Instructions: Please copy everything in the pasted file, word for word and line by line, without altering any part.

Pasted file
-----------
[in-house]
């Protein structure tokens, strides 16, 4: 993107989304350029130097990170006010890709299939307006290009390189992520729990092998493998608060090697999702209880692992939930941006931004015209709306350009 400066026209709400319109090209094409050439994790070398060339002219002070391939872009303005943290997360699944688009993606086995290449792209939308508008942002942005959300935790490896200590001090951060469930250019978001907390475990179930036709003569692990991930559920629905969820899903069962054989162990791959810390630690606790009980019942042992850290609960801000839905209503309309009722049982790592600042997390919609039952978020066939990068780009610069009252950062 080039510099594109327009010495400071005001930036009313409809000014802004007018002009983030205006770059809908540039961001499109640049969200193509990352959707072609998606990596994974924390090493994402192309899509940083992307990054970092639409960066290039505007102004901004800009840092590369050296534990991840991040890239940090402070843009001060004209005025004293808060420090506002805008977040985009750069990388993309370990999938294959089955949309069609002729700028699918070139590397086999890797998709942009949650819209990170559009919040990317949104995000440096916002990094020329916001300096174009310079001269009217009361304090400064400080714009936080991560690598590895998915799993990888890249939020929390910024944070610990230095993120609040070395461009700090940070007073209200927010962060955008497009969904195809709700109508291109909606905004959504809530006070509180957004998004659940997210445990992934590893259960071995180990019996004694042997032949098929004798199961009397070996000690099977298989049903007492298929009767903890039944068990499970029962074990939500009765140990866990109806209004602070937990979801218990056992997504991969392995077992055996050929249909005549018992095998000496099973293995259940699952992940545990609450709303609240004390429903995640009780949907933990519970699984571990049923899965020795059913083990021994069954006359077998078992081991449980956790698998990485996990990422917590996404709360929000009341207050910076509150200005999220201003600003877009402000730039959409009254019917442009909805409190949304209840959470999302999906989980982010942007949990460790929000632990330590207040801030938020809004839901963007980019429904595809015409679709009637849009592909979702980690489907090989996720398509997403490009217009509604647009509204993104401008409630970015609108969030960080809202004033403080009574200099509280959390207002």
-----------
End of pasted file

[in-house]
């Protein structure tokens, strides 16, 4: 993107989304350029130097990170006010890709299939307006290009390189992520729990092998493998608060090697999702209880692992939930941006931004015209709306350009 400066026209709400319109090209094409050439994790070398060339002219002070391939872009303005943290997360699944688009993606086995290449792209939308508008942002942005959300935790490896200590001090951060469930250019978001907390475990179930036709003569692990991930559920629905969820899903069962054989162990791959810390630690606790009980019942042992850290609960801000839905209503309309009722049982790592600042997390919609039952978020066939990068780009610069009252950062 080039510099594109327009010495400071005001930036009313409809000014802004007018002009983030205006770059809908540039961001499109640049969200193509990352959707072609998606990596994974924390090493994402192309899509940083992307990054970092639409960066290039505007102004901004800009840092590369050296534990991840991040890239940090402070843009001060004209005025004293808060420090506002805008977040985009750069990388993309370990999938294959089955949309069609002729700028699918070139590397086999890797998709942009949650819209990170559009919040990317949104995000440096916002990094020329916001300096174009310079001269009217009361304090400064400080714009936080991560690598590895998915799993990888890249939020929390910024944070610990230095993120609040070395461009700090940070007073209200927010962060955008497009969904195809709700109508291109909606905004959504809530006070509180957004998004659940997210445990992934590893259960071995180990019996004694042997032949098929004798199961009397070996000690099977298989049903007492298929009767903890039944068990499970029962074990939500009765140990866990109806209004602070937990979801218990056992997504991969392995077992055996050929249909005549018992095998000496099973293995259940699952992940545990609450709303609240004390429903995640009780949907933990519970699984571990049923899965020795059913083990021994069954006359077998078992081991449980956790698998990485996990990422917590996404709360929000009341207050910076509150200005999220201003600003877009402000730039959409009254019917442009909805409190949304209840959470999302999906989980982010942007949990460790929000632990330590207040801030938020809004839901963007980019429904595809015409679709009637849009592909979702980690489907090989996720398509997403490009217009509604647009509204993104401008409630970015609108969030960080809202004033403080009574200099509280959390207002």